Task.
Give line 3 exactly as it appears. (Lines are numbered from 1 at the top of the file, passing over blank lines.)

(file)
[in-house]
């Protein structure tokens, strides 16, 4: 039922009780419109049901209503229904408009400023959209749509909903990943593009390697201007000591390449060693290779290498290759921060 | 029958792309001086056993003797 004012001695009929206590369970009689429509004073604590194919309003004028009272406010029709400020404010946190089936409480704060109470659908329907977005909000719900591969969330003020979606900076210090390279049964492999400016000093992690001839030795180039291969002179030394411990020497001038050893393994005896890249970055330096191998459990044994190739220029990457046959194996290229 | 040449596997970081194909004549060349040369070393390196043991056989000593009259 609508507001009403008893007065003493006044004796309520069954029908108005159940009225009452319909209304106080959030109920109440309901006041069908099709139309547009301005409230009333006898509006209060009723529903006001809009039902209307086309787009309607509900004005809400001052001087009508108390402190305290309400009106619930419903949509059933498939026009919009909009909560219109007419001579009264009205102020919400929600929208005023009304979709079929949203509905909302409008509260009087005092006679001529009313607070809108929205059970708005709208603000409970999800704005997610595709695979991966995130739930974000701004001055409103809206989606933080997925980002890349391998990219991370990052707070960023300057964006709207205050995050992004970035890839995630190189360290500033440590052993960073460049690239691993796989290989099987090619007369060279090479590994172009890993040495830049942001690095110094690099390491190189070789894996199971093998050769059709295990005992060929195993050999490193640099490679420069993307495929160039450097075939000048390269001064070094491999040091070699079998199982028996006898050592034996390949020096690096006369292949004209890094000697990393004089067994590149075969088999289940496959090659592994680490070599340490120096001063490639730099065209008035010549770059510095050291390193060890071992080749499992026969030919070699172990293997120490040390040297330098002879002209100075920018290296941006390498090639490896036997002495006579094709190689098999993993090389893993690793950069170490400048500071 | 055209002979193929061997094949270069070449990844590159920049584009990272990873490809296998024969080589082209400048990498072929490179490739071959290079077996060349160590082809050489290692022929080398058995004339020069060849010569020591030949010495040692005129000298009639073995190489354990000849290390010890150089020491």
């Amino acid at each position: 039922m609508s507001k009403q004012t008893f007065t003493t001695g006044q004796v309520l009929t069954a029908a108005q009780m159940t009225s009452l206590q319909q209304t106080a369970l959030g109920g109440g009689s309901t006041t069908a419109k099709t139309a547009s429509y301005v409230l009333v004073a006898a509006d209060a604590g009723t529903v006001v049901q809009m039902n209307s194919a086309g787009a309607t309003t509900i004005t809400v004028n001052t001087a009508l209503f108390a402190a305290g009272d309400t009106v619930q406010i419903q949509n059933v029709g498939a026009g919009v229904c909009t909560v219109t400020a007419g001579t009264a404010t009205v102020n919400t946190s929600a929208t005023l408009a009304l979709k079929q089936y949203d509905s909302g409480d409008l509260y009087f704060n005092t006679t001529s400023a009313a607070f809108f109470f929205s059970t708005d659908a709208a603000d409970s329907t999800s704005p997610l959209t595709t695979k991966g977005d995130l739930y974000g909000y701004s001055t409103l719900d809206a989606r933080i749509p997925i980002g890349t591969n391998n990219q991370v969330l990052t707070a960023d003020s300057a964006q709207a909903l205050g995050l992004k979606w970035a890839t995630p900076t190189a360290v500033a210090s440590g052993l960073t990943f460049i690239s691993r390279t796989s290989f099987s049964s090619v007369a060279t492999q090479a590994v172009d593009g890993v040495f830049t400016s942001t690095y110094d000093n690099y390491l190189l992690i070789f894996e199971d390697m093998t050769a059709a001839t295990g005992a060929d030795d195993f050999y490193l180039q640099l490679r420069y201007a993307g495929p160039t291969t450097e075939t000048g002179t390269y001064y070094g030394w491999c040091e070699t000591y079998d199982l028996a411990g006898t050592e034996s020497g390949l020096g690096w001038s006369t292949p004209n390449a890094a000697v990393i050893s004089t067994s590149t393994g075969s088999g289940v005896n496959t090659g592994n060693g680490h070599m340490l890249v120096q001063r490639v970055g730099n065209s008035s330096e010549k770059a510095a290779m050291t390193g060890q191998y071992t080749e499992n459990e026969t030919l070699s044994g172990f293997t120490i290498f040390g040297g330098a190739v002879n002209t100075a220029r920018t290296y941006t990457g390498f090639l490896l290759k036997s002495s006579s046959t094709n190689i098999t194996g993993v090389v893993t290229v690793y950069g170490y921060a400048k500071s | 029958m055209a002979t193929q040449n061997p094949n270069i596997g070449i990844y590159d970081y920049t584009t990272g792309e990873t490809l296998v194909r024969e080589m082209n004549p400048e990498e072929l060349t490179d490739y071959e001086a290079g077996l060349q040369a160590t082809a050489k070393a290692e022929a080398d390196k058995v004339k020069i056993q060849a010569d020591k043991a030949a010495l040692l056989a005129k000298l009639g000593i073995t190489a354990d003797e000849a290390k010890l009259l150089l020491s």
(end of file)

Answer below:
């Amino acid at each position: 039922m609508s507001k009403q004012t008893f007065t003493t001695g006044q004796v309520l009929t069954a029908a108005q009780m159940t009225s009452l206590q319909q209304t106080a369970l959030g109920g109440g009689s309901t006041t069908a419109k099709t139309a547009s429509y301005v409230l009333v004073a006898a509006d209060a604590g009723t529903v006001v049901q809009m039902n209307s194919a086309g787009a309607t309003t509900i004005t809400v004028n001052t001087a009508l209503f108390a402190a305290g009272d309400t009106v619930q406010i419903q949509n059933v029709g498939a026009g919009v229904c909009t909560v219109t400020a007419g001579t009264a404010t009205v102020n919400t946190s929600a929208t005023l408009a009304l979709k079929q089936y949203d509905s909302g409480d409008l509260y009087f704060n005092t006679t001529s400023a009313a607070f809108f109470f929205s059970t708005d659908a709208a603000d409970s329907t999800s704005p997610l959209t595709t695979k991966g977005d995130l739930y974000g909000y701004s001055t409103l719900d809206a989606r933080i749509p997925i980002g890349t591969n391998n990219q991370v969330l990052t707070a960023d003020s300057a964006q709207a909903l205050g995050l992004k979606w970035a890839t995630p900076t190189a360290v500033a210090s440590g052993l960073t990943f460049i690239s691993r390279t796989s290989f099987s049964s090619v007369a060279t492999q090479a590994v172009d593009g890993v040495f830049t400016s942001t690095y110094d000093n690099y390491l190189l992690i070789f894996e199971d390697m093998t050769a059709a001839t295990g005992a060929d030795d195993f050999y490193l180039q640099l490679r420069y201007a993307g495929p160039t291969t450097e075939t000048g002179t390269y001064y070094g030394w491999c040091e070699t000591y079998d199982l028996a411990g006898t050592e034996s020497g390949l020096g690096w001038s006369t292949p004209n390449a890094a000697v990393i050893s004089t067994s590149t393994g075969s088999g289940v005896n496959t090659g592994n060693g680490h070599m340490l890249v120096q001063r490639v970055g730099n065209s008035s330096e010549k770059a510095a290779m050291t390193g060890q191998y071992t080749e499992n459990e026969t030919l070699s044994g172990f293997t120490i290498f040390g040297g330098a190739v002879n002209t100075a220029r920018t290296y941006t990457g390498f090639l490896l290759k036997s002495s006579s046959t094709n190689i098999t194996g993993v090389v893993t290229v690793y950069g170490y921060a400048k500071s | 029958m055209a002979t193929q040449n061997p094949n270069i596997g070449i990844y590159d970081y920049t584009t990272g792309e990873t490809l296998v194909r024969e080589m082209n004549p400048e990498e072929l060349t490179d490739y071959e001086a290079g077996l060349q040369a160590t082809a050489k070393a290692e022929a080398d390196k058995v004339k020069i056993q060849a010569d020591k043991a030949a010495l040692l056989a005129k000298l009639g000593i073995t190489a354990d003797e000849a290390k010890l009259l150089l020491s």